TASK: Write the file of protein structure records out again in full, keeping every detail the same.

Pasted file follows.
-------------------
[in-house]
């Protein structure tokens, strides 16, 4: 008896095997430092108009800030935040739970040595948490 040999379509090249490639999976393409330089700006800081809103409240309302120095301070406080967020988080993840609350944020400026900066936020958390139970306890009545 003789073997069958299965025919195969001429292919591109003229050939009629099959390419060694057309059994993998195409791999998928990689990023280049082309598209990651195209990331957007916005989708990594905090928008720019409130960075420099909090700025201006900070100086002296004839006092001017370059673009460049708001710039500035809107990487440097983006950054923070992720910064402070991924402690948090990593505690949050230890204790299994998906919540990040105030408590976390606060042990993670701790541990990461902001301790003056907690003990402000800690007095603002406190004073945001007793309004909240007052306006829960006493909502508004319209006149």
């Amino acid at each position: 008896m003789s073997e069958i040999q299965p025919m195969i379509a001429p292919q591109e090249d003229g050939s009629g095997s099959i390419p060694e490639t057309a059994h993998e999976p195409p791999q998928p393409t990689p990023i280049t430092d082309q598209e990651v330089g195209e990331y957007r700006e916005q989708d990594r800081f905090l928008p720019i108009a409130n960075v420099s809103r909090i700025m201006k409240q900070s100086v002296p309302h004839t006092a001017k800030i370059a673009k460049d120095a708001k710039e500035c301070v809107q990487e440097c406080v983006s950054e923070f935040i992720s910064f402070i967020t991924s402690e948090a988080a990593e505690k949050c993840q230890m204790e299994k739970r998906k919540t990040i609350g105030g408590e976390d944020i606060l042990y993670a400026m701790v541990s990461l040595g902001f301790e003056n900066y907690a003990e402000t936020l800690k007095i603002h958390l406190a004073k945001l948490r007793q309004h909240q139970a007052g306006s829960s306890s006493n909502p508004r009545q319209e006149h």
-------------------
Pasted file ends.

[in-house]
């Protein structure tokens, strides 16, 4: 008896095997430092108009800030935040739970040595948490 040999379509090249490639999976393409330089700006800081809103409240309302120095301070406080967020988080993840609350944020400026900066936020958390139970306890009545 003789073997069958299965025919195969001429292919591109003229050939009629099959390419060694057309059994993998195409791999998928990689990023280049082309598209990651195209990331957007916005989708990594905090928008720019409130960075420099909090700025201006900070100086002296004839006092001017370059673009460049708001710039500035809107990487440097983006950054923070992720910064402070991924402690948090990593505690949050230890204790299994998906919540990040105030408590976390606060042990993670701790541990990461902001301790003056907690003990402000800690007095603002406190004073945001007793309004909240007052306006829960006493909502508004319209006149």
């Amino acid at each position: 008896m003789s073997e069958i040999q299965p025919m195969i379509a001429p292919q591109e090249d003229g050939s009629g095997s099959i390419p060694e490639t057309a059994h993998e999976p195409p791999q998928p393409t990689p990023i280049t430092d082309q598209e990651v330089g195209e990331y957007r700006e916005q989708d990594r800081f905090l928008p720019i108009a409130n960075v420099s809103r909090i700025m201006k409240q900070s100086v002296p309302h004839t006092a001017k800030i370059a673009k460049d120095a708001k710039e500035c301070v809107q990487e440097c406080v983006s950054e923070f935040i992720s910064f402070i967020t991924s402690e948090a988080a990593e505690k949050c993840q230890m204790e299994k739970r998906k919540t990040i609350g105030g408590e976390d944020i606060l042990y993670a400026m701790v541990s990461l040595g902001f301790e003056n900066y907690a003990e402000t936020l800690k007095i603002h958390l406190a004073k945001l948490r007793q309004h909240q139970a007052g306006s829960s306890s006493n909502p508004r009545q319209e006149h």